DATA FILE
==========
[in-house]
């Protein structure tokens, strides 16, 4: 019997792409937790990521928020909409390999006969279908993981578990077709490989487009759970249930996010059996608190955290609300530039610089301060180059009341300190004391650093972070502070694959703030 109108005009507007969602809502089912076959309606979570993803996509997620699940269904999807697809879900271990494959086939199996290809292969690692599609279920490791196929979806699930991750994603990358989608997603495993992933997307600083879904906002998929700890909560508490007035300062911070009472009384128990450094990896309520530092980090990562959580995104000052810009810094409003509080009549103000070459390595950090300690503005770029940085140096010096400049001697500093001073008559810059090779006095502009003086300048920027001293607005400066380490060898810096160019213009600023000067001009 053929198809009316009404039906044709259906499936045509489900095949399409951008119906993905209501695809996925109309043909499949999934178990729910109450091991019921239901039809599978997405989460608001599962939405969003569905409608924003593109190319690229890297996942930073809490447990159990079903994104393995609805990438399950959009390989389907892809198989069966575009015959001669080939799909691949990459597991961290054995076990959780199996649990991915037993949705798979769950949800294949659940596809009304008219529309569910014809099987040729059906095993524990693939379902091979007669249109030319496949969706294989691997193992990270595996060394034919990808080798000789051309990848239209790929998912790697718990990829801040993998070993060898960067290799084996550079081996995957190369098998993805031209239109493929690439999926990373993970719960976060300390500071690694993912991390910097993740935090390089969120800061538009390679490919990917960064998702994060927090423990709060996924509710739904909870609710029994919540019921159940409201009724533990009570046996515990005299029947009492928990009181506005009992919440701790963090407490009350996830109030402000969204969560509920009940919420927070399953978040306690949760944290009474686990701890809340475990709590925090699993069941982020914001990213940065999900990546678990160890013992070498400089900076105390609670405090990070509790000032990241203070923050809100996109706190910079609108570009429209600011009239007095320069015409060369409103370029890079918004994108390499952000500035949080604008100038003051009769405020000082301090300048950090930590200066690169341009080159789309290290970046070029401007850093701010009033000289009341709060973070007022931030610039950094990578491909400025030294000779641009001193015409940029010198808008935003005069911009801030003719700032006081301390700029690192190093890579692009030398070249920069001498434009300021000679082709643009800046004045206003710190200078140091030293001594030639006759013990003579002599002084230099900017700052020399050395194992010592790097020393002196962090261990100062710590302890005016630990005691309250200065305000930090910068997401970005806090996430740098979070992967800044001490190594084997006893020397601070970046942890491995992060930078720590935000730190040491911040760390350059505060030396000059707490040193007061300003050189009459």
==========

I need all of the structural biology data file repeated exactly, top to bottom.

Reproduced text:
[in-house]
């Protein structure tokens, strides 16, 4: 019997792409937790990521928020909409390999006969279908993981578990077709490989487009759970249930996010059996608190955290609300530039610089301060180059009341300190004391650093972070502070694959703030 109108005009507007969602809502089912076959309606979570993803996509997620699940269904999807697809879900271990494959086939199996290809292969690692599609279920490791196929979806699930991750994603990358989608997603495993992933997307600083879904906002998929700890909560508490007035300062911070009472009384128990450094990896309520530092980090990562959580995104000052810009810094409003509080009549103000070459390595950090300690503005770029940085140096010096400049001697500093001073008559810059090779006095502009003086300048920027001293607005400066380490060898810096160019213009600023000067001009 053929198809009316009404039906044709259906499936045509489900095949399409951008119906993905209501695809996925109309043909499949999934178990729910109450091991019921239901039809599978997405989460608001599962939405969003569905409608924003593109190319690229890297996942930073809490447990159990079903994104393995609805990438399950959009390989389907892809198989069966575009015959001669080939799909691949990459597991961290054995076990959780199996649990991915037993949705798979769950949800294949659940596809009304008219529309569910014809099987040729059906095993524990693939379902091979007669249109030319496949969706294989691997193992990270595996060394034919990808080798000789051309990848239209790929998912790697718990990829801040993998070993060898960067290799084996550079081996995957190369098998993805031209239109493929690439999926990373993970719960976060300390500071690694993912991390910097993740935090390089969120800061538009390679490919990917960064998702994060927090423990709060996924509710739904909870609710029994919540019921159940409201009724533990009570046996515990005299029947009492928990009181506005009992919440701790963090407490009350996830109030402000969204969560509920009940919420927070399953978040306690949760944290009474686990701890809340475990709590925090699993069941982020914001990213940065999900990546678990160890013992070498400089900076105390609670405090990070509790000032990241203070923050809100996109706190910079609108570009429209600011009239007095320069015409060369409103370029890079918004994108390499952000500035949080604008100038003051009769405020000082301090300048950090930590200066690169341009080159789309290290970046070029401007850093701010009033000289009341709060973070007022931030610039950094990578491909400025030294000779641009001193015409940029010198808008935003005069911009801030003719700032006081301390700029690192190093890579692009030398070249920069001498434009300021000679082709643009800046004045206003710190200078140091030293001594030639006759013990003579002599002084230099900017700052020399050395194992010592790097020393002196962090261990100062710590302890005016630990005691309250200065305000930090910068997401970005806090996430740098979070992967800044001490190594084997006893020397601070970046942890491995992060930078720590935000730190040491911040760390350059505060030396000059707490040193007061300003050189009459």